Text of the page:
One test to diagnose them all: researchers exploit cancers’ unique DNA signature

Researchers at The University of Queensland, Australia have developed a test that could be used to diagnose all cancers. It is based on a unique DNA signature that appears to be common across cancer types.

The test has yet to be conducted on humans, and clinical trials are needed before we know for sure if it can be used in the clinic.

Each cancer type, whether it be breast or bowel cancer, has different genetic and other features. A test that detects one cancer may not work on another. Researchers have long been looking for a commonality among cancers to develop a diagnostic tool that could apply across all types.

Their research, published in the journal Nature Communications, has found that cancer DNA forms a unique structure when placed in water. The structure is the same in DNA from samples of breast, prostate and bowel cancers, as well as lymphoma. The researchers used this discovery to develop a test that can identify the cancerous DNA in less than ten minutes.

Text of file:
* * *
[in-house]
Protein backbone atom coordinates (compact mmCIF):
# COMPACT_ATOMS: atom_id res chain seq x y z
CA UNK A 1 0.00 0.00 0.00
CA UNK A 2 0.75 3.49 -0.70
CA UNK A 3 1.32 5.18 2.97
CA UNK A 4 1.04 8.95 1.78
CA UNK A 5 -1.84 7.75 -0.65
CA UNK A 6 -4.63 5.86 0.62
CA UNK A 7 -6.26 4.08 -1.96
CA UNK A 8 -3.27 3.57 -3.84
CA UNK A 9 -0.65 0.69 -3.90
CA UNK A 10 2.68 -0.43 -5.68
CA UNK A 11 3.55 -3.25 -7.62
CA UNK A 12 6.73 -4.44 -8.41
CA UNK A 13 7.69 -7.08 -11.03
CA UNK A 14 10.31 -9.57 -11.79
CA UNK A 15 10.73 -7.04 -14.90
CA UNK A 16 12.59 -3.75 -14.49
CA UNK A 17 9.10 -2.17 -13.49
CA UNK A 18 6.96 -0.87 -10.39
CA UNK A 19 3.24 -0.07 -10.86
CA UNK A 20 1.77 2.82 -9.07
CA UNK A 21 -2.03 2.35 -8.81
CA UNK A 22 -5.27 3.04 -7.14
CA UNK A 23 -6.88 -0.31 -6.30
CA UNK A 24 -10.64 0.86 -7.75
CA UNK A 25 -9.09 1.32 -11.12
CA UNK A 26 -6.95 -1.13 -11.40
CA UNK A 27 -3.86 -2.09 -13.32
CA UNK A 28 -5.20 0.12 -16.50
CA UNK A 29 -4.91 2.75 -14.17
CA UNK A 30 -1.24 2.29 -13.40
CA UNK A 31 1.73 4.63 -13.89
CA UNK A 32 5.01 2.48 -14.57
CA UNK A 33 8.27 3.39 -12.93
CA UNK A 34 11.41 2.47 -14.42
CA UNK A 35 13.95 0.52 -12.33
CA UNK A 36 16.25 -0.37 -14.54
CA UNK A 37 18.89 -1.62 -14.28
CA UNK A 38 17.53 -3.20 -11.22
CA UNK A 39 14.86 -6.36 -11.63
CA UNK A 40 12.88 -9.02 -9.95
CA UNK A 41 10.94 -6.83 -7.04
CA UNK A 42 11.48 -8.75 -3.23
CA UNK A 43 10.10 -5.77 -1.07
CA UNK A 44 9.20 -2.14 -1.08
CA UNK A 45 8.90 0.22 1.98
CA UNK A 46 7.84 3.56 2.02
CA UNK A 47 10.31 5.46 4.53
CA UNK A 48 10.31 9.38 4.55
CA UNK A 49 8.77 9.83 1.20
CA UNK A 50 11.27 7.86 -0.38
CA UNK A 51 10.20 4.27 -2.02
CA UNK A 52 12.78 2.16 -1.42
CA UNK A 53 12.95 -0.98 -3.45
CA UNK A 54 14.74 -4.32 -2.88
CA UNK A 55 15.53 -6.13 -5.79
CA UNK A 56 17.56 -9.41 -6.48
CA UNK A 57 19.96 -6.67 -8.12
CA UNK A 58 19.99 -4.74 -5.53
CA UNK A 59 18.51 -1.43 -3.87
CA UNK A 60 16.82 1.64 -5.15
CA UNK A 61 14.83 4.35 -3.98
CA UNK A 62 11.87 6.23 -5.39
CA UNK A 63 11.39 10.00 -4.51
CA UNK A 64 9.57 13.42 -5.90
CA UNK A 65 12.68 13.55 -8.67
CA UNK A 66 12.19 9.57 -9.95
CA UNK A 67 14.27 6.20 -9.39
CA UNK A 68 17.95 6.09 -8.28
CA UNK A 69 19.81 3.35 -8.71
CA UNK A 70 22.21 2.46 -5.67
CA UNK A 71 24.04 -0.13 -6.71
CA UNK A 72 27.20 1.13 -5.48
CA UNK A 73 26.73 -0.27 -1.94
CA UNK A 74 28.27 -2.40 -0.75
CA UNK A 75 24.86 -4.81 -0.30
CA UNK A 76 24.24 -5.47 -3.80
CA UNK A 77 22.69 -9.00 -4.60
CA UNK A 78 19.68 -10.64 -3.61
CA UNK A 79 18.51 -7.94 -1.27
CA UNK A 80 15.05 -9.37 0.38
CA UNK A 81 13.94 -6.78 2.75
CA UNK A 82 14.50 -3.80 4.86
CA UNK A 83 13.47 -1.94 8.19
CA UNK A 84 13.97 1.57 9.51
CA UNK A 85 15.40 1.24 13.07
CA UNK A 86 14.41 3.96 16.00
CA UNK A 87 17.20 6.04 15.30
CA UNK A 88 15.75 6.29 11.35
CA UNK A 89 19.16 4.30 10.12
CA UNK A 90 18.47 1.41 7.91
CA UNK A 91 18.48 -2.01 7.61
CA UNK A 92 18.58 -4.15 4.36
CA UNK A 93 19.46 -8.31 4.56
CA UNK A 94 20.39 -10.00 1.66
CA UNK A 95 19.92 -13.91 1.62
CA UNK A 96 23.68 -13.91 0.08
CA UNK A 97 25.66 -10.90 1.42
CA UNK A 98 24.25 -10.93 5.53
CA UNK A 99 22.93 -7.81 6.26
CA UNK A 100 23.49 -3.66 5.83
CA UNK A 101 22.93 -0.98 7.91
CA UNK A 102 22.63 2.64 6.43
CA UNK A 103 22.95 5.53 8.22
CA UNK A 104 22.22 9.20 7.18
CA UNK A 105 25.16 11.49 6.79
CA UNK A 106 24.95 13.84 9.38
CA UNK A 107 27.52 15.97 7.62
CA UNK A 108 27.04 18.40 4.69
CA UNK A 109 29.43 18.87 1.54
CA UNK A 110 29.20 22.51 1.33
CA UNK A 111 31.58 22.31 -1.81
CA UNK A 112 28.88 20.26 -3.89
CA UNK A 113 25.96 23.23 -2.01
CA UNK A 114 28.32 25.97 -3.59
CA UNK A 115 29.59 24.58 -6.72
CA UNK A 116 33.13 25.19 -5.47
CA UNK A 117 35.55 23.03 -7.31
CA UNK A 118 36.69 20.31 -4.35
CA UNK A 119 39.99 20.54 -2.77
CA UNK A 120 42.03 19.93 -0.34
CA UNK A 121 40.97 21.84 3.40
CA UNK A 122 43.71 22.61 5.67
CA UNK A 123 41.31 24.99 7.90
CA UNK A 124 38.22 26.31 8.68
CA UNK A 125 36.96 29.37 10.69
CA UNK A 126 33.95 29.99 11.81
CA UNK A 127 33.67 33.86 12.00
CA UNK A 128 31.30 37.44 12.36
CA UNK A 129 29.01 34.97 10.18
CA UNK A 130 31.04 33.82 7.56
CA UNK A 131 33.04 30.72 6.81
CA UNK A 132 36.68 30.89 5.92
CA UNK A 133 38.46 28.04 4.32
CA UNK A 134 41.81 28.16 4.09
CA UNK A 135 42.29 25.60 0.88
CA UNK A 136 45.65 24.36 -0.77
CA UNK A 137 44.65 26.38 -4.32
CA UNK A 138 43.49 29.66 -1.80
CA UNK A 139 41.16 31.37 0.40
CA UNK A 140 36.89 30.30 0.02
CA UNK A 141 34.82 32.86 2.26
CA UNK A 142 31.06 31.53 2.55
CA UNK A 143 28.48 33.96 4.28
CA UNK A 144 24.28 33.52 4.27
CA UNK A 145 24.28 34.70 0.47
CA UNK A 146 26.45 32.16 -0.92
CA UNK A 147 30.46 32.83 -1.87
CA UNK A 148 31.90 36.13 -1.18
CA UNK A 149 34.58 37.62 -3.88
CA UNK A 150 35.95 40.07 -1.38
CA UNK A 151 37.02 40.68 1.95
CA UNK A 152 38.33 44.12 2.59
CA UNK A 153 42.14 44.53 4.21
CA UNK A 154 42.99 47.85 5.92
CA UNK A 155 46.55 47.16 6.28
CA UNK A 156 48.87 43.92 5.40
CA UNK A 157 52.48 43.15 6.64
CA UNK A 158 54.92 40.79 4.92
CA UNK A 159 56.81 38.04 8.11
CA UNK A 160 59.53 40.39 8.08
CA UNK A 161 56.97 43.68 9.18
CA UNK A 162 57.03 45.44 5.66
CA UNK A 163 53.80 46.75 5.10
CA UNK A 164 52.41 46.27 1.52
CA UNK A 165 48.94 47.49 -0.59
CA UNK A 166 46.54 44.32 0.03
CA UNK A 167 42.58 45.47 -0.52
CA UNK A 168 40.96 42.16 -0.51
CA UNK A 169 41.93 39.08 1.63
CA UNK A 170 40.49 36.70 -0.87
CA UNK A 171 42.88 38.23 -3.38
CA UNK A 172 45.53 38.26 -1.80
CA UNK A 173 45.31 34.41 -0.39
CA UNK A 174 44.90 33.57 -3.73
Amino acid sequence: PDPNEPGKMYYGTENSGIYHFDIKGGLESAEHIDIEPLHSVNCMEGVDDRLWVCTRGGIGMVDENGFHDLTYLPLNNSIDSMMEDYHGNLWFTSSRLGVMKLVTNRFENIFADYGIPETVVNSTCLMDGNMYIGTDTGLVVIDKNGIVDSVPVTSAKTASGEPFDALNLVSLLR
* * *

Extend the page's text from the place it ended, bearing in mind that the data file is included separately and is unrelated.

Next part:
Nearly every cell in a person’s body has the same DNA, but studies have found that cancer’s progression causes this DNA to undergo considerable reprogramming.

This change is particularly evident in the distribution pattern of a tiny molecule called a methyl group, which decorates the DNA.

A normal cell DNA’s distinct methyl pattern is crucial to regulating its machinery and maintaining its functions. It is also responsible for turning genes on and off. Altering this pattern is one of the ways cancer cells regulate their own proliferation.

This methyl patterning has been studied before. However, its effect in a solution (such as water) has never been explored. Using transmission electron microscopy (a high-resolution microscope), we saw that cancerous DNA fragments folded into three-dimensional structures in water. These were different to what we saw with normal tissue DNA in the water.

In the lab, gold particles are commonly used to help detect biological molecules (such as DNA). This is because gold can affect molecular behaviour in a way that causes visible colour changes. The University discovered that cancerous DNA has a strong affinity towards gold, which means it strongly binds to the gold particles.

This finding directed the researchers to develop a test that can detect cancerous DNA in blood and tissue. This requires a tiny amount of purified DNA to be mixed with some drops of gold particle solution. By simply observing the colour change, it is possible to identify the cancerous DNA with the naked eye within five minutes.